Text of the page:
4. The Burden
The grass in the scrublands between Rivendell and Eregion was still green, waiting to dry brown in the first winds of winter. Through the ragged sward, two riders trotted along; then one turned back, calling to a third horse that followed them. It had been very fine, for November, with bright sun and no breeze. The warmth of noon lingered through the day. The hindmost rider, Elrohir, shouted to his brother, “Another fine day like this, and our errand is ruined.”
Elladan turned his own horse back and joined his twin, looking at the long bundle slung and tied over the third horse. “Not so much ruined, but ill done. If carrying a friend’s corpse home can be a good errand at all.” He gazed up at the evening sky, trying to read the weather. “No sign of clouds. But the night will not stay warm, and it will be dry. Let us ride as far as we can, and camp on high ground. Come along, girl,” he said, urging his mare forwards with a gentle touch. Elrohir whistled again to the third horse, following without halter or lead.
They rode slowly out of kindness to the third horse. The steed was restive under its perished rider, finding the dead weight harder to bear than its living, guiding master. They had journeyed with the corpse a day, and were still seven days hard riding from Rivendell. At this pace, it would be nine or ten days before they arrived.
It seemed a fitting penance for allowing the chieftain of the Dúnedain to be slain in their company.
When the last glint of sun had gone, the brothers camped under some scruffy pine trees in the lee of a stony hill. Their first task was to relieve the suffering horse. Elrohir spread a blanket out on a large, flat stone, then went to help Elladan haul down the corpse. “I hope Arathorn’s kin do not mind that we gutted him,” said Elrohir, for the thirtieth time.
Elladan, trying to be patient, still sounded irritated as he said, “What else could we do? Let him rot from his stomach out? At least this way we have a chance of bringing him home with a face his folk will recognize.” They had not had this dread task after elvish battles. Elves did not cherish corpses, burying the dead without any marker in the woods, or with only a green mound amidst fields. The twins had used their huntsmen’s skills to bear Arathorn home resembling himself, bleeding and gutting him. Done with that, they had then given the body every honour they could, even binding his wounded right eye, taking out every shard of the fatal orc-arrow. The heavy, smooth-woven cloaks off their own backs cocooned Arathorn’s corpse.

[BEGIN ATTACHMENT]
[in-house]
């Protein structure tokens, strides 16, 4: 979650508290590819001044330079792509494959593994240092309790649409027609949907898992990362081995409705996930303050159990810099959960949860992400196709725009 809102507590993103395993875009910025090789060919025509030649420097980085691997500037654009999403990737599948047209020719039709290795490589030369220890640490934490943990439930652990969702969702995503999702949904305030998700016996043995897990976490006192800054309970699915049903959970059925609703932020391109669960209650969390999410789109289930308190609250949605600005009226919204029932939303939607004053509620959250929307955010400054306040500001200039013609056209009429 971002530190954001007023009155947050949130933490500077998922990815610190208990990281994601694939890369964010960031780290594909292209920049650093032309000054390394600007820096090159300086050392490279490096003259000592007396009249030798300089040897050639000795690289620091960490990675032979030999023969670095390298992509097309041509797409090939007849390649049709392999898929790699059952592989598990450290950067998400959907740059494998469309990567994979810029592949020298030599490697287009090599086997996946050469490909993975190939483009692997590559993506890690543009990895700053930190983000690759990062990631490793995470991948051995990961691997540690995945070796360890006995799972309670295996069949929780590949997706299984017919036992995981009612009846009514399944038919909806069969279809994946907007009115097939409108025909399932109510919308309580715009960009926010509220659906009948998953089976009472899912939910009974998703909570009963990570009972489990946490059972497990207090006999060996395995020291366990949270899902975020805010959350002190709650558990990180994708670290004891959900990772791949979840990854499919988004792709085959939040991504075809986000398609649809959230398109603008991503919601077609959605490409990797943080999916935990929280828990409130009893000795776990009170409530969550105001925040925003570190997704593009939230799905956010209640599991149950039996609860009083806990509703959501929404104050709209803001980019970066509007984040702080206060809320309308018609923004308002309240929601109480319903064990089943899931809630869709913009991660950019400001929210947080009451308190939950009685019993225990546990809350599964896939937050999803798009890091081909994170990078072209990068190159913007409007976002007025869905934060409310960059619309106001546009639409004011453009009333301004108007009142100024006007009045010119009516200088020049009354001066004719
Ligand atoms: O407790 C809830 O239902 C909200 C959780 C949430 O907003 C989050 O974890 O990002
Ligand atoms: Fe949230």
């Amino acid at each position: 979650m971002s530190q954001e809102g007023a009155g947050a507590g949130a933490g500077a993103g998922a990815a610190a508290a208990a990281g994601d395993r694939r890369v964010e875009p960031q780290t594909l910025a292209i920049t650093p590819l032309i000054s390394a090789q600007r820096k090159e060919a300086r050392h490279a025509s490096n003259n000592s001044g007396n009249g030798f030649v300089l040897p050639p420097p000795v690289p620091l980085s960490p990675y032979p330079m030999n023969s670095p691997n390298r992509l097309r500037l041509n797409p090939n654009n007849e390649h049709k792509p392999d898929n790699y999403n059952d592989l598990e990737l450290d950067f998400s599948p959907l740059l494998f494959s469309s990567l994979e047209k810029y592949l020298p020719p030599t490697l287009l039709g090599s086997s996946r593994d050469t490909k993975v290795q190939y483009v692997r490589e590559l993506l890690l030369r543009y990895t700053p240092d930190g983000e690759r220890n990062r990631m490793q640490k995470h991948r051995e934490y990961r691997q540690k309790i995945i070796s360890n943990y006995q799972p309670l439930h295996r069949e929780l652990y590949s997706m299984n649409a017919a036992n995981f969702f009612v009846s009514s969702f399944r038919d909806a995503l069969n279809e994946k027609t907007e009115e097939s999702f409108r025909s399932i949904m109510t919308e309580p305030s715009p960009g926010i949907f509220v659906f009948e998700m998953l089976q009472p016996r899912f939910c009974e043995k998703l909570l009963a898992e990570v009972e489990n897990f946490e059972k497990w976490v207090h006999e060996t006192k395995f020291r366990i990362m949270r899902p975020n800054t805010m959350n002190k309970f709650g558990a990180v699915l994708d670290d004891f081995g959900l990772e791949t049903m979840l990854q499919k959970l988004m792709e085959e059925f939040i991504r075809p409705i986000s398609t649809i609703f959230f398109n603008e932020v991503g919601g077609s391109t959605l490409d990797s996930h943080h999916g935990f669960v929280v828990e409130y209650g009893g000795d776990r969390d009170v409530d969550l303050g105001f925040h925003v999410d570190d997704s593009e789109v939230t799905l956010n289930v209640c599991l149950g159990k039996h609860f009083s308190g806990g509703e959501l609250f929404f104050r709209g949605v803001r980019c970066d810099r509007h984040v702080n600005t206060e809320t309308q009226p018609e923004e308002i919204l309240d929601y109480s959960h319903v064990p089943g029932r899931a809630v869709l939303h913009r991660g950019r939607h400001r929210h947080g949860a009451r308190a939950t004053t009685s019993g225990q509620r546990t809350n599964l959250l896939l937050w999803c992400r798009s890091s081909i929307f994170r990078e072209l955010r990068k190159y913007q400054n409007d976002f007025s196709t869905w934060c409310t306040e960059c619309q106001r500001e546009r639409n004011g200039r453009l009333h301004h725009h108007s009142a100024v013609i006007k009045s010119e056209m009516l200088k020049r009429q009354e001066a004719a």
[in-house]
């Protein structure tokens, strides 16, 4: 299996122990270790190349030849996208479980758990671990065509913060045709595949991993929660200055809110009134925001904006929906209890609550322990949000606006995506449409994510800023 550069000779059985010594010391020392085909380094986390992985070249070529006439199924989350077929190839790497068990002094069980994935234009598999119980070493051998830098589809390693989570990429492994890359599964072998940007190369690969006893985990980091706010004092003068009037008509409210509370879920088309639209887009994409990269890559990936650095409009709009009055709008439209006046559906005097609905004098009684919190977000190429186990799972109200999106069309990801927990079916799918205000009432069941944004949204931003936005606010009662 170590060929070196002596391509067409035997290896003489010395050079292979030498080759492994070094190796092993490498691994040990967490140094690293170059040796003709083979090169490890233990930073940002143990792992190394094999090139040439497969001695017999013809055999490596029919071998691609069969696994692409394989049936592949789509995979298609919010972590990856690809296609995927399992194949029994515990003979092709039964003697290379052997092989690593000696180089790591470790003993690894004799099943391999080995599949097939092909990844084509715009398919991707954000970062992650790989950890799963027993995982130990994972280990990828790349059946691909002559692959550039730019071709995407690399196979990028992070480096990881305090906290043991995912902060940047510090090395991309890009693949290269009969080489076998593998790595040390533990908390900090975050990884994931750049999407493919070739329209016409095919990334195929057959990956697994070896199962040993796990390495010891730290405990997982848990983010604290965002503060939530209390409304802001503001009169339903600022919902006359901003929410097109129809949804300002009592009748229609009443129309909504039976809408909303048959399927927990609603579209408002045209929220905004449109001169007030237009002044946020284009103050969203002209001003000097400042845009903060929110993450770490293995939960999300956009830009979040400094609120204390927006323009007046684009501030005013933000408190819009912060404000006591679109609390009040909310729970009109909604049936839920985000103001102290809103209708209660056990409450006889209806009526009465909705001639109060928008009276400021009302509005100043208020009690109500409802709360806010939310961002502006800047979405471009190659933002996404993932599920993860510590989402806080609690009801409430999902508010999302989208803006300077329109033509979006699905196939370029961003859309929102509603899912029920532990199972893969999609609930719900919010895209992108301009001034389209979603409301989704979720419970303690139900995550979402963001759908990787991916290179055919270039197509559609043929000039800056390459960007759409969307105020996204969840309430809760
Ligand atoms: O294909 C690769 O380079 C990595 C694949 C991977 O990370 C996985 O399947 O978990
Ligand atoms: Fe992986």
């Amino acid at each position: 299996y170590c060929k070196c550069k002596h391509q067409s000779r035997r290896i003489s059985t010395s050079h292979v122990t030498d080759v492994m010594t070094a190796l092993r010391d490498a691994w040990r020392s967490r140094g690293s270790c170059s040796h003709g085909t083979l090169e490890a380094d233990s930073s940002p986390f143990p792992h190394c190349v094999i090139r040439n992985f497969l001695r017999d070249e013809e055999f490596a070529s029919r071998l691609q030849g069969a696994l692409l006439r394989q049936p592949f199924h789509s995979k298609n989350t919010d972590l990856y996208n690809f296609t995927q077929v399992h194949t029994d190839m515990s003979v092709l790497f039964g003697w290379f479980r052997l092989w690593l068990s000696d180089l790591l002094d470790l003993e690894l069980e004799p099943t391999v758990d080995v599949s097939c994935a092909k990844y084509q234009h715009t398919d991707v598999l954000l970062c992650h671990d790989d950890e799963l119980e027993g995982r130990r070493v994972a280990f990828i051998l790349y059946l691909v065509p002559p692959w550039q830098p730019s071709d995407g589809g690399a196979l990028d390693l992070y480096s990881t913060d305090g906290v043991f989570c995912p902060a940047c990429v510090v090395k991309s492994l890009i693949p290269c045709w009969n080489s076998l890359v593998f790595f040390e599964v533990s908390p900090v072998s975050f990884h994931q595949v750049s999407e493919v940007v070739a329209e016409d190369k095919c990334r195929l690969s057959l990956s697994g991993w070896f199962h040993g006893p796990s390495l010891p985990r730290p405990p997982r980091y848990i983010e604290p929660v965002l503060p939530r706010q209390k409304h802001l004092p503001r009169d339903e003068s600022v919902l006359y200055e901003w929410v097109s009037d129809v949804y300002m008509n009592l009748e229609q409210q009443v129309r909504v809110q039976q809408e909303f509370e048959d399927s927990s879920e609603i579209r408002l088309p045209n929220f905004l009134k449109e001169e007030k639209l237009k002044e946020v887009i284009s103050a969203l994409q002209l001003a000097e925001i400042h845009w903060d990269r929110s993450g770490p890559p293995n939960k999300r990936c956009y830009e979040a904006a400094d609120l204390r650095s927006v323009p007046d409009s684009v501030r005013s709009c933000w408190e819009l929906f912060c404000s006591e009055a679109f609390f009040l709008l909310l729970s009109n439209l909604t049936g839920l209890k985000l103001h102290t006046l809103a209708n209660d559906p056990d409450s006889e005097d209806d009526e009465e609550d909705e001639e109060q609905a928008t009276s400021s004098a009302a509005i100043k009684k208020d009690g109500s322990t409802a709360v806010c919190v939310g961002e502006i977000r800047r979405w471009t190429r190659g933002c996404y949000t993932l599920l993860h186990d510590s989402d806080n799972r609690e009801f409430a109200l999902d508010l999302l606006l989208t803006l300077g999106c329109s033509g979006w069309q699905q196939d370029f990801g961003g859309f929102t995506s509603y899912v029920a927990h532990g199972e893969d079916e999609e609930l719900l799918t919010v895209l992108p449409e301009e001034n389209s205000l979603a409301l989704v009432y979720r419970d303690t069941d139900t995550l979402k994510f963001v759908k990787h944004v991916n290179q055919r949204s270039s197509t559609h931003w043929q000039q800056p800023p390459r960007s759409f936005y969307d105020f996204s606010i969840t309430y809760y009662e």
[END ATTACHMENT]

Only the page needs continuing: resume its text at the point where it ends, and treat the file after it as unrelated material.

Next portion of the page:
Their work of preservation made the corpse more fragile, and time was having its effects, for all their attempts. “Careful now, he has gone lax again,” said Elladan. They laid Arathorn on the draped stone as gently as they might. The mortal man had been tall and strong, in the prime of his years, and he was a heavy burden in death.
With the body laid down, the twin brothers made camp, dully following their routine of centuries. Elladan unloaded the horses of their remaining gear while Elrohir scoured his hands in a cold, sandy stream nearby. Elrohir tended them while Elladan washed his own hands. Afterwards, Elladan held a packet of waybread out towards his brother, offering, but Elrohir shook his head. He put the packet away unopened. Both stripped off their travel armour. Elrohir unrolled a blanket, without his usual flourish, and sat on one side of it, leaving the other half clear for Elladan to join him. Both seated, they embraced, tense at first, then sagging into each other.
Elrohir spoke first. “I am so weary of it all. Do we do any good on our endless ride?” he asked. He lowered his arm to ring Elladan’s waist, turning and leaning his body against his brother. The shifts changed their touching into that of lovers. “Or is it just our excuse?”
“I do not know myself, any more,” said Elladan. “I used to think it was worth it if our oath and travail saved but one maid or man from suffering at the orcs’ hands. Now someone has died because of our oath – died because he was brave, and had a care for his folk, and for his long friendship with us.”
The brethren had gradually spent more time with the Dúnedain than with the Elves as the years went on. For the Dúnedain also ranged forth from the wrecks of their ancestors’ fortresses on errantry against evil. Besides, if the Dúnedain thought the twins strange, or overly close, they ascribed it to their being of elf-kind. Of late, mortals of the Dúnedain had ridden against evil with them. Arathorn had joined them early in the hunting season, for he had wished, like most Dúnedain, to be home for Yule.
Elrohir said, “At first, I was so angry. Slaying the orcs was the only right thing to do.” Elladan nodded in agreement, and the glint in their eyes was the same. “Then you let me love you…The orcs got a respite that first year, eh? We spent more time in each other’s arms.”